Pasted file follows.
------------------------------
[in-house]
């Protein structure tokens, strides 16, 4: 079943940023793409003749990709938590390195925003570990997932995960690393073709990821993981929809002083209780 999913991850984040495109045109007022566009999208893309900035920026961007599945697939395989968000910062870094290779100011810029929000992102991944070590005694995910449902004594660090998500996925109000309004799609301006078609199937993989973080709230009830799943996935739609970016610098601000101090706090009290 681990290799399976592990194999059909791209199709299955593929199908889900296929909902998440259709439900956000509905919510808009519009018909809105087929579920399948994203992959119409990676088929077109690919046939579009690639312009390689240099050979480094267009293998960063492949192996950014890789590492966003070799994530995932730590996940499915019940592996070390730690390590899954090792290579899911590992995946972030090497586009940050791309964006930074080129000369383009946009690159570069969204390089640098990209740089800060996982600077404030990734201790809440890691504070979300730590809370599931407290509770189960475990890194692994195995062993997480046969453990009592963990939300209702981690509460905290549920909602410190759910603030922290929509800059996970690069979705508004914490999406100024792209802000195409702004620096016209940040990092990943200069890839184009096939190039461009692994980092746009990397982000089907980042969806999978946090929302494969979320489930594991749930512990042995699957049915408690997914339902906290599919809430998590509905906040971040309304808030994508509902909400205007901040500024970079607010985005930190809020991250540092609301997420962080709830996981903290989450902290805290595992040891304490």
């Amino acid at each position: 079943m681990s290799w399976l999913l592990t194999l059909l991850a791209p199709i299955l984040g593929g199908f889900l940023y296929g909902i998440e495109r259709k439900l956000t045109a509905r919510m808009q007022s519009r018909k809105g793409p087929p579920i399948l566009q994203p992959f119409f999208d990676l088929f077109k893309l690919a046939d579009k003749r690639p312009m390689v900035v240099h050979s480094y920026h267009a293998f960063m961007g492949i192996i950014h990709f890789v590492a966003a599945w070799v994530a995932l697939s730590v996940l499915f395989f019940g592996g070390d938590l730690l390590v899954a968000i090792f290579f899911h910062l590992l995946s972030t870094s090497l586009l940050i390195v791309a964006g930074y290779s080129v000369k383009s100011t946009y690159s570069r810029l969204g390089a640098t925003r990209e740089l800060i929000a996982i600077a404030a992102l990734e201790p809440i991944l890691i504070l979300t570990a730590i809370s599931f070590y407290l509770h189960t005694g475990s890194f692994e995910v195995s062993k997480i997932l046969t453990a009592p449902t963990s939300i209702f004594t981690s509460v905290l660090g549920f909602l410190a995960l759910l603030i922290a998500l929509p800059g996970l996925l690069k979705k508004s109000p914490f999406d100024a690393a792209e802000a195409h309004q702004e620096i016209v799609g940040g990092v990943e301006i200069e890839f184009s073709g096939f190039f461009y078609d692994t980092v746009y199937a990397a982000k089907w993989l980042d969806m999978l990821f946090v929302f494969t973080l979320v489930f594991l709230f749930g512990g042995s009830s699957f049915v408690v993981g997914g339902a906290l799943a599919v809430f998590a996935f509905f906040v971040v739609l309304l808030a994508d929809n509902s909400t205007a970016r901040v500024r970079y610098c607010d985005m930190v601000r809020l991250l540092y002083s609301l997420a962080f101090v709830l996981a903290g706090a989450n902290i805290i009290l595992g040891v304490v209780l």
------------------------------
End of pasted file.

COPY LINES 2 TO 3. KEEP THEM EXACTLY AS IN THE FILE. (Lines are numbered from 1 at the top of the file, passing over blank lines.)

């Protein structure tokens, strides 16, 4: 079943940023793409003749990709938590390195925003570990997932995960690393073709990821993981929809002083209780 999913991850984040495109045109007022566009999208893309900035920026961007599945697939395989968000910062870094290779100011810029929000992102991944070590005694995910449902004594660090998500996925109000309004799609301006078609199937993989973080709230009830799943996935739609970016610098601000101090706090009290 681990290799399976592990194999059909791209199709299955593929199908889900296929909902998440259709439900956000509905919510808009519009018909809105087929579920399948994203992959119409990676088929077109690919046939579009690639312009390689240099050979480094267009293998960063492949192996950014890789590492966003070799994530995932730590996940499915019940592996070390730690390590899954090792290579899911590992995946972030090497586009940050791309964006930074080129000369383009946009690159570069969204390089640098990209740089800060996982600077404030990734201790809440890691504070979300730590809370599931407290509770189960475990890194692994195995062993997480046969453990009592963990939300209702981690509460905290549920909602410190759910603030922290929509800059996970690069979705508004914490999406100024792209802000195409702004620096016209940040990092990943200069890839184009096939190039461009692994980092746009990397982000089907980042969806999978946090929302494969979320489930594991749930512990042995699957049915408690997914339902906290599919809430998590509905906040971040309304808030994508509902909400205007901040500024970079607010985005930190809020991250540092609301997420962080709830996981903290989450902290805290595992040891304490």
């Amino acid at each position: 079943m681990s290799w399976l999913l592990t194999l059909l991850a791209p199709i299955l984040g593929g199908f889900l940023y296929g909902i998440e495109r259709k439900l956000t045109a509905r919510m808009q007022s519009r018909k809105g793409p087929p579920i399948l566009q994203p992959f119409f999208d990676l088929f077109k893309l690919a046939d579009k003749r690639p312009m390689v900035v240099h050979s480094y920026h267009a293998f960063m961007g492949i192996i950014h990709f890789v590492a966003a599945w070799v994530a995932l697939s730590v996940l499915f395989f019940g592996g070390d938590l730690l390590v899954a968000i090792f290579f899911h910062l590992l995946s972030t870094s090497l586009l940050i390195v791309a964006g930074y290779s080129v000369k383009s100011t946009y690159s570069r810029l969204g390089a640098t925003r990209e740089l800060i929000a996982i600077a404030a992102l990734e201790p809440i991944l890691i504070l979300t570990a730590i809370s599931f070590y407290l509770h189960t005694g475990s890194f692994e995910v195995s062993k997480i997932l046969t453990a009592p449902t963990s939300i209702f004594t981690s509460v905290l660090g549920f909602l410190a995960l759910l603030i922290a998500l929509p800059g996970l996925l690069k979705k508004s109000p914490f999406d100024a690393a792209e802000a195409h309004q702004e620096i016209v799609g940040g990092v990943e301006i200069e890839f184009s073709g096939f190039f461009y078609d692994t980092v746009y199937a990397a982000k089907w993989l980042d969806m999978l990821f946090v929302f494969t973080l979320v489930f594991l709230f749930g512990g042995s009830s699957f049915v408690v993981g997914g339902a906290l799943a599919v809430f998590a996935f509905f906040v971040v739609l309304l808030a994508d929809n509902s909400t205007a970016r901040v500024r970079y610098c607010d985005m930190v601000r809020l991250l540092y002083s609301l997420a962080f101090v709830l996981a903290g706090a989450n902290i805290i009290l595992g040891v304490v209780l």